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Few studies have highlighted perceptions of urban natural open space systems: land specifically excluded from development to protect ecosystem services. We used a local metropolitan city in South Africa to explore community perceptions of its natural open space system through individual qualitative interviews (n = 40). The objectives were: (1) to identify ecosystem services and disservices associated with the city’s natural open space system, and the reasons thereof, by exploring the relational values of nature held by a diverse socioeconomic spectrum of urban residents; and (2) to identify priorities for protecting the natural open space system by enhancing the benefits and minimizing ecosystem disservices. Reference to ecosystem services and disservices were coded according to the Intergovernmental Science-Policy Platform on Biodiversity and Ecosystem Services (IPBES) categorization of nature’s contribution to people. Non-material services (relational benefits) were impacted by exploitative material uses, access concerns and (mis)management. Challenges and opportunities identified relate to nature as a resource for supporting livelihoods and lifestyles; community outreach and employment opportunities; personal safety, health and aesthetic concerns; and lack of political accountability and municipal planning in terms of the management of natural open spaces. Innovative collaborative management and stewardship interventions with ecological and socioeconomic benefits should be prioritized to protect the natural open space system.
We conducted a greenhouse study to examine the effects of different habitat conditions and environmental resources on the growth rates of crimson fountaingrass, an invasive, alien, perennial grass in South Africa. To help understand the factors promoting the spread of this emergent alien grass, we investigated the effects of temperature regimes, nutrient and moisture addition, and soil type on seedling growth rates and biomass allocation. Our results suggest that crimson fountaingrass seedlings do not tolerate drought because they died within 1 mo without water. Additional nutrients and extra water increased seedling growth rates throughout the study period. Higher temperatures with extra moisture increased seedling growth rates and the development of belowground biomass throughout the study period. This study demonstrates the importance of available environmental resources and their interaction with some habitat conditions in promoting crimson fountaingrass growth. We suggest that soil moisture and nutrient availability are critical factors affecting successful establishment of crimson fountaingrass in arid environments. Managers should target seedlings for removal following precipitation and in areas of nutrient enrichment, such as near rivers and at road–river crossings.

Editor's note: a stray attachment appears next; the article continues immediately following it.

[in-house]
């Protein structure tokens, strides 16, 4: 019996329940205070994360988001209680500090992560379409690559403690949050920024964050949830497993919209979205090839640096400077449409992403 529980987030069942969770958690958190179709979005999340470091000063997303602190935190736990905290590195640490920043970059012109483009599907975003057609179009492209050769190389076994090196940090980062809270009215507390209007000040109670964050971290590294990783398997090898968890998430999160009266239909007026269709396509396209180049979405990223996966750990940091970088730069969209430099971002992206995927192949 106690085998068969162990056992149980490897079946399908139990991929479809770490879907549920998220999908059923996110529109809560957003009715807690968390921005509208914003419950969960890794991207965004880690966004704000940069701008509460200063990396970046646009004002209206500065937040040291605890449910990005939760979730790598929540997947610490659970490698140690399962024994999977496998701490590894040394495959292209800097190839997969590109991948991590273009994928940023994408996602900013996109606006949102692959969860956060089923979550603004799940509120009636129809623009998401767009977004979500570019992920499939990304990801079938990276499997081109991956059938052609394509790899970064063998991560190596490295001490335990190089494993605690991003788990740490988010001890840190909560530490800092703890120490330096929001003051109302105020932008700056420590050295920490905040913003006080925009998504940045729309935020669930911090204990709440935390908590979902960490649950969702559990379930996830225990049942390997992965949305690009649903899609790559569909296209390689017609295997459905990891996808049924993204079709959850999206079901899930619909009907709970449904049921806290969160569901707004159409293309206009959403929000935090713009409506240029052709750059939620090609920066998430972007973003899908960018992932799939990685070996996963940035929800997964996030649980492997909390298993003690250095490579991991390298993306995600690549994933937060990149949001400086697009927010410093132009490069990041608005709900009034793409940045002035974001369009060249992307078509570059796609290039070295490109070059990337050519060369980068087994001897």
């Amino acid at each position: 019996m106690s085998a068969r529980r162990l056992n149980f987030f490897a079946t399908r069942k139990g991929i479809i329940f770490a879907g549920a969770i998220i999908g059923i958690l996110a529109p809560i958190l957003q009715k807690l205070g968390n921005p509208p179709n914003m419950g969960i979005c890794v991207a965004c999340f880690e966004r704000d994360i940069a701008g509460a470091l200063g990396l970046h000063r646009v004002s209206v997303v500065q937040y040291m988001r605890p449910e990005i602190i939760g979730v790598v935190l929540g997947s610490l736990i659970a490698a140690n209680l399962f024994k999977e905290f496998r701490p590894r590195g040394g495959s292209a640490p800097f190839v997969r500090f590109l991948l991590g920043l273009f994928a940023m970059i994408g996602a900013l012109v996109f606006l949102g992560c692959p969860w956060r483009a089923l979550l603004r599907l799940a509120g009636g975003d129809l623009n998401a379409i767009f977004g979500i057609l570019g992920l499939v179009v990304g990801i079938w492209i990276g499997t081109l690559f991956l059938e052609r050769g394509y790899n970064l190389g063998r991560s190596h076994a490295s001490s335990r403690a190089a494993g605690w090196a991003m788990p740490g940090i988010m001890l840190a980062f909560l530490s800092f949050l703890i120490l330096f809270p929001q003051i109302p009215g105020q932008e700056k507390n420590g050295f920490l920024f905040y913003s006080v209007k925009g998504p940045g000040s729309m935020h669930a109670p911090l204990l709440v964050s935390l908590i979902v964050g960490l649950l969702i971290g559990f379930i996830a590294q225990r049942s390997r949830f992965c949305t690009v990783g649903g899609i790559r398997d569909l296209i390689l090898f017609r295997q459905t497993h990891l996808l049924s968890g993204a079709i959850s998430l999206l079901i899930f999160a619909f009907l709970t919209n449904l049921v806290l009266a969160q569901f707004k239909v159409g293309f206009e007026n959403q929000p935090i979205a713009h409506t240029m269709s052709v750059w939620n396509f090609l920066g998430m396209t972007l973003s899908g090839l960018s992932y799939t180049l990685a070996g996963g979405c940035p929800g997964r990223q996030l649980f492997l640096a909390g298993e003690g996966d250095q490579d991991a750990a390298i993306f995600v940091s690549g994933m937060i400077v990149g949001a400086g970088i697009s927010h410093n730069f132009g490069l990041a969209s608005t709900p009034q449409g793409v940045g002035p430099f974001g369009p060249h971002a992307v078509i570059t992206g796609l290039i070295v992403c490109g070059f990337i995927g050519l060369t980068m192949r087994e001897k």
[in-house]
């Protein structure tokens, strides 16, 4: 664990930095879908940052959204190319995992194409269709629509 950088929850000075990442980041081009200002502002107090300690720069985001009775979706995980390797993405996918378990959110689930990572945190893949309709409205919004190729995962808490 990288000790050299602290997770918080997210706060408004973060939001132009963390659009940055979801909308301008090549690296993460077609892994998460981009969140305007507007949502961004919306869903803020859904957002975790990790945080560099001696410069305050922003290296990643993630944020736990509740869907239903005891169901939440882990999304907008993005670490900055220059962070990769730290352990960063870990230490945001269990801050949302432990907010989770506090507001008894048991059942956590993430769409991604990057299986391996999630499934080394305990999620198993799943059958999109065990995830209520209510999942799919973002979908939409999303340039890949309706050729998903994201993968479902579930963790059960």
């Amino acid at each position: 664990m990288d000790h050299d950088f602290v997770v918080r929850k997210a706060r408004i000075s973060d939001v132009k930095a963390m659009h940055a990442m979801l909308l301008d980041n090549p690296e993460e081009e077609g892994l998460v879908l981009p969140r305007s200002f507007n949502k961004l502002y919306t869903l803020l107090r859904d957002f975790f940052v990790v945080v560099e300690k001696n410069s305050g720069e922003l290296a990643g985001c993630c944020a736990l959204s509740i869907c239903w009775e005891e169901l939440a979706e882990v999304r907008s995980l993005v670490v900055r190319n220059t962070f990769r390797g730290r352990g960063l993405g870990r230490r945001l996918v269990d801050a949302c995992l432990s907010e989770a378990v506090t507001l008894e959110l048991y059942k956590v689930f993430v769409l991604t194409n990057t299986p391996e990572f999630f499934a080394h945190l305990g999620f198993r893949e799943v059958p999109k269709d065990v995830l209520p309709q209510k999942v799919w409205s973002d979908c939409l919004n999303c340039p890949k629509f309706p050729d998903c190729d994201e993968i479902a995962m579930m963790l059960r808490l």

Influence of habitat on physiological and structural characteristics was investigated for broad-leaved tropical monocotyledons in the genus Heliconia (Heliconiaceae). Seven species were selected from three different light regimes, enabling an analysis of the extent to which this genus has adapted its photosynthetic strategies and morphological characteristics to different daily photon flux densities (PFD). Predictably, light response curves showed a clear gradient with respect to light saturation and rates of maximum net assimilation (Amax). Heliconia latispatha, an open site species, showed saturation at higher PFD (1400 μmol m−2 s−1) and higher Amax (14–16 μmol m−2 s−1) than H. mathiasiae, a forest edge species (PFD 1000 μmol m−2 s−1; Amax 7.5–8.5 μmol m−2 s−1) and H. irrasa of deep-shade forest understorey (PFD 250 μmol m−2 s−1; Amax 3.5 mol m−2 s−1). Leaf blade areas were largest in open sites, and leaf specific mass was also significantly higher, but leaf support efficiency was highest in understorey species. Species in open sites had thicker leaves with more chlorenchyma, whereas deep-shade species had very thin leaves and low stomatal densities. These rapidly growing herbaceous perennials appear to allocate much of their above-ground biomass to leaf tissues and have a relatively low investment in support tissues. This contrasts with understorey palms, in which leaf form and structural investment has been interpreted as a trade-off between economy and protection against tissue loss from falling branches. Presence of below-ground rhizomes in Heliconia may provide the key to this difference.
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